• JXTA 2 Shared Resource Distributed Index (SRDI) – A loosely consistent, fault-resilient, distributed hash table. The JXTA 2 network acts as an always-available, network-wide, dynamic, distributed data structure: a virtual hash table containing the index of all the published advertisements in the entire JXTA group. An edge peer can query the hash table at any time by supplying a set of attributes — the hash keys in the table. If you figure out how to use SRDI for your own generic cacheing needs, please let us know!
  • JBossCache – JBossCache consists of two modules: TreeCache (a replicated transactional tree-structured cache) and TreeCacheAop (a subclass of TreeCache using AOP to dynamically replicate Plain Old Java Objects [POJOs]).
  • Open Source Java Caching Service – Java Caching Service is an effort to make an Open Source version of JSR-107 JCache. Since the JSR-107 hasnt released any specs for years, This version still builds on the original Functional Specification. Features include ability to set an maximum size for the memory requirements; spools old objects to disk with max-size requirements; group elements with support for nested groups to create cache-trees; easily remove whole branches of the cache; automatic time-based expiration; fully user configurable; support for cache-loaders and upport for distribution.
  • Bamboo DHT – A distributed hash table, or DHT, is a building block for peer-to-peer applications. At the most basic level, it allows a group of distributed hosts to collectively manage a mapping from keys to data values, without any fixed hierarchy, and with very little human assistance. This building block can then be used to ease the implementation of a diverse variety of peer-to-peer applications such as file sharing services, DNS replacements, web caches, etc.
  • jofti – Jofti is a simple to use, high-performance object indexing and searching solution for Objects in a Caching layer or storage structure that supports the Map interface. The framework provides for transparent addition, removal and updating of objects in its index as well as simple to use query capabilties for searching. Jofti has been designed to allow developers to use their favourite caching solution (JBoss, OSCache, EHCache or any Map interface) as a plug-in.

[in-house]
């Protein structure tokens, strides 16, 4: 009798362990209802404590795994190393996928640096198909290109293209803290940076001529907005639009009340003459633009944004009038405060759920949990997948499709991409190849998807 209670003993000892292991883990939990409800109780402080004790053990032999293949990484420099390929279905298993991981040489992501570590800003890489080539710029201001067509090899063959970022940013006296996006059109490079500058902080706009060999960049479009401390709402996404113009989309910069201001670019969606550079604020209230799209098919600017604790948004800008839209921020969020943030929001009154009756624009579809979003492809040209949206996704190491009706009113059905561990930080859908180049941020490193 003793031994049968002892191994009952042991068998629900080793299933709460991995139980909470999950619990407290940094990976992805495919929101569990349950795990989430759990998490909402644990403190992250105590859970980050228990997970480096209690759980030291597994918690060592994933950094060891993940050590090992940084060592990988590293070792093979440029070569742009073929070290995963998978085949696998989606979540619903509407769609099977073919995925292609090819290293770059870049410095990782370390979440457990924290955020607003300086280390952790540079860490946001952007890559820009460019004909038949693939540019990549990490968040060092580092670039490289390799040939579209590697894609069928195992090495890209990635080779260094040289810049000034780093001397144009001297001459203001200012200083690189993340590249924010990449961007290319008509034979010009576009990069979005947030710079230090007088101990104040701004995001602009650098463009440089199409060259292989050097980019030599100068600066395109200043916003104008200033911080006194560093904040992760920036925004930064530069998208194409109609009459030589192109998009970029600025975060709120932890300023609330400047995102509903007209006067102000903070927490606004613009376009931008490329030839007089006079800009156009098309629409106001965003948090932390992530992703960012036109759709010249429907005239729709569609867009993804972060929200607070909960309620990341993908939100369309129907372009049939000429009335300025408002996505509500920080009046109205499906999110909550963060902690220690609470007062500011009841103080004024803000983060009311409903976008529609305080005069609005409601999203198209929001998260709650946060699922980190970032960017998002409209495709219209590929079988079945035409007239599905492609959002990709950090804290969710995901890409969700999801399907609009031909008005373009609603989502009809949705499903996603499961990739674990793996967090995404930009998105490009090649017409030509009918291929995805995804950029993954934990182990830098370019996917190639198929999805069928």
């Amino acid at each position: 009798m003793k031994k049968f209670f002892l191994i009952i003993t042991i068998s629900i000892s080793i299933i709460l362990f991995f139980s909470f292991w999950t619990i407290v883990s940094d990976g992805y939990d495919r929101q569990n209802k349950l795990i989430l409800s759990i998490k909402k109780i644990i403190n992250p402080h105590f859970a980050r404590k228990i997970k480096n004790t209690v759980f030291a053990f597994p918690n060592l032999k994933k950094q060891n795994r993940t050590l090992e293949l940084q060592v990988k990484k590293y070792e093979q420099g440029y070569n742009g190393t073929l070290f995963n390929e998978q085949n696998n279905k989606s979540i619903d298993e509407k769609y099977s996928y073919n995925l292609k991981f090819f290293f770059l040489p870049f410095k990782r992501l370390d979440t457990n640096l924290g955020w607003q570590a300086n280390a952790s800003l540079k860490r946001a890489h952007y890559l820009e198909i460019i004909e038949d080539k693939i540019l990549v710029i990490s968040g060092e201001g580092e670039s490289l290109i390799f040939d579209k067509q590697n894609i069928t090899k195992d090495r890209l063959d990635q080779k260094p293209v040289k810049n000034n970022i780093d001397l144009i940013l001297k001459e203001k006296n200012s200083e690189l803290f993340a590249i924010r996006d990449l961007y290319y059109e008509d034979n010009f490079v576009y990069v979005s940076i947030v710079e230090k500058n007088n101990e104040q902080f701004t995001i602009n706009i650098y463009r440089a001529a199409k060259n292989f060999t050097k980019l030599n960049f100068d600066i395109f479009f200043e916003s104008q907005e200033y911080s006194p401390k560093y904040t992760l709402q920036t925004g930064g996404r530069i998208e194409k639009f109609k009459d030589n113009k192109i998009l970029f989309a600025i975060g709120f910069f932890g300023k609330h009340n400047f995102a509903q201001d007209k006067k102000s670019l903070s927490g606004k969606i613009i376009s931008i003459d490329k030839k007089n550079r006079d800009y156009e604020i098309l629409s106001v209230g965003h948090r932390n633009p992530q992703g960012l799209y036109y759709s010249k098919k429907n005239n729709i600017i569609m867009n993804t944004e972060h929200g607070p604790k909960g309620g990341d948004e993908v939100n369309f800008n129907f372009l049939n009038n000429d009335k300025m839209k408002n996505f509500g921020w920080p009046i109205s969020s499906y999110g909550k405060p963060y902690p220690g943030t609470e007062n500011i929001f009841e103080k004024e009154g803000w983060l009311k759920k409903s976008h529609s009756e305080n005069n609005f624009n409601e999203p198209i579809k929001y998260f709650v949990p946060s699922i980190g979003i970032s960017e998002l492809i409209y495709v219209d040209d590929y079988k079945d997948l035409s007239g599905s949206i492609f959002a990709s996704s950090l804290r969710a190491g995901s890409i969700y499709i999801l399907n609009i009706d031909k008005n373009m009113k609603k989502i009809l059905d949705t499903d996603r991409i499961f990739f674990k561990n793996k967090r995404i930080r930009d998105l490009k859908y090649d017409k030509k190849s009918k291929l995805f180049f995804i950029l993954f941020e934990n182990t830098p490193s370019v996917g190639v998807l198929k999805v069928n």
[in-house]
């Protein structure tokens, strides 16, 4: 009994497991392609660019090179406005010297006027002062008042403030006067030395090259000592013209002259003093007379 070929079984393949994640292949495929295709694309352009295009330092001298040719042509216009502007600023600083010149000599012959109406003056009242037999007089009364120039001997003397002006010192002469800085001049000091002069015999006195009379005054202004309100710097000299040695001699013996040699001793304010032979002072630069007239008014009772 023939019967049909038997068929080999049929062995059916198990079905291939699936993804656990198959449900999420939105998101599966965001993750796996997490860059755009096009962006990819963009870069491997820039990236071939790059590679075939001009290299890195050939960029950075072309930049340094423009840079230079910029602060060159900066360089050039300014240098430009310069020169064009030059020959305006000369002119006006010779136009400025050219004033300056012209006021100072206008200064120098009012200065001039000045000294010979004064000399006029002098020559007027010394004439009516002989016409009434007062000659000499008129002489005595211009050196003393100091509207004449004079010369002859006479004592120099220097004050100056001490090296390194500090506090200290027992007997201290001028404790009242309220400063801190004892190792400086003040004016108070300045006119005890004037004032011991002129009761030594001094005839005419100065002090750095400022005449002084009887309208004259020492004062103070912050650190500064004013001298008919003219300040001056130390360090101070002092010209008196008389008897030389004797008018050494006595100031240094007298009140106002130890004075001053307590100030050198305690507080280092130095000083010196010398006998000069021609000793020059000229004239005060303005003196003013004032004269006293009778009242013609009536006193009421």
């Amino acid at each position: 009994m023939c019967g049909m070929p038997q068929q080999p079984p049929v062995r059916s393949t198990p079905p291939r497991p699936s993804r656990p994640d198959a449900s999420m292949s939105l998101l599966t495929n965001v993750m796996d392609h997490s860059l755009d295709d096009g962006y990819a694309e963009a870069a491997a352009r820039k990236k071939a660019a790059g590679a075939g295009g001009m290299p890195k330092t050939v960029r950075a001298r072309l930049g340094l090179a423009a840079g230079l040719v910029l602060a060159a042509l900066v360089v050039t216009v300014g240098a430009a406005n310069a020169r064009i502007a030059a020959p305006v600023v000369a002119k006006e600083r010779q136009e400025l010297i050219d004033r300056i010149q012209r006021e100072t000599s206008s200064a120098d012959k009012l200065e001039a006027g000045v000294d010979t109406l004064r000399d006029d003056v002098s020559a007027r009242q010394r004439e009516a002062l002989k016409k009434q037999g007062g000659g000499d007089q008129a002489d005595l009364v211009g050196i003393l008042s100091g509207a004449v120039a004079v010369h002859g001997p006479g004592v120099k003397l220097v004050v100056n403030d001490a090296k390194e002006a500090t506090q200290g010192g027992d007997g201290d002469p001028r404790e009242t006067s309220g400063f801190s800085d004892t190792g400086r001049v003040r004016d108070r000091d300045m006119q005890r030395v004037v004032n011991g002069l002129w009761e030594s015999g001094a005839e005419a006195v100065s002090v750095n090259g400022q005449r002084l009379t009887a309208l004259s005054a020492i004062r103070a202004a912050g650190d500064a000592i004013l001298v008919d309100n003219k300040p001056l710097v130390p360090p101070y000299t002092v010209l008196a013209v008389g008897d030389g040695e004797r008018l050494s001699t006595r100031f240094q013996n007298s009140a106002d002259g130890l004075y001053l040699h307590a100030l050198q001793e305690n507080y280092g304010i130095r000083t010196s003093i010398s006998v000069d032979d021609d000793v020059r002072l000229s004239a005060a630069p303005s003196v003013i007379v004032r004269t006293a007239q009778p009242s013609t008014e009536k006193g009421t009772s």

• ShiftOne Java Object Cache – ShiftOne Java Object Cache is a Java library that implements several strict object caching policies, decorators that add behavior, and a light framework for configuring them for an application.
  • Terracotta – Distributed caches shared through Terracotta improve throughput without changing code. Terracotta can use other distributed cache solutions without actually impact your source code relative to the single-server implementation. Terracotta supports all datas tructures and not just Maps. It supports caching frameworks including EHCache, JBoss TreeCache, JCS and OSCache. It does not require that objects implement Serializable.
  • JBoss Cache – tJBoss Cache is a replicated and transactional cache. JBoss is transactional using JTA compliant transaction manager. JBoss Cache consists of two components: a generic cache (TreeCache) and a POJO cache (PojoCache). TreeCache is a tree-structured cache that provides replication and transaction context, while PojoCache extends the functionality of TreeCache but behaves as a true object cache providing transparent and finer-grained object mapping into internal cache.
  • j-memcached – A port of memcached server to java. It conforms to the memcached protocol specification. Currently, the Java version is half the speed of the C version.
  • Shoal – Shoal is a scalable dynamic clustering framework that provides infrastructure to build fault tolerance, reliability and availability. Shoal provides a Group Management Service (GMS) that
    provides group membership management through discovery of events, join, shutdown and failure notifications, delegated recovery initiation, and state caching facilities
  • WADI – WADI is an acronym of ‘WADI Application Distribution Infrastructure’. WADI is a clustering framework that manages and ensures the scalable and transparent high availability of state and services. The WADI project aims to resolve many of the problems of dealing with state in a cluster. WADI currently supports Jetty and Geronimo.

Like before, if you do know of any other project that’s worth mentioning, please feel free to leave a comment.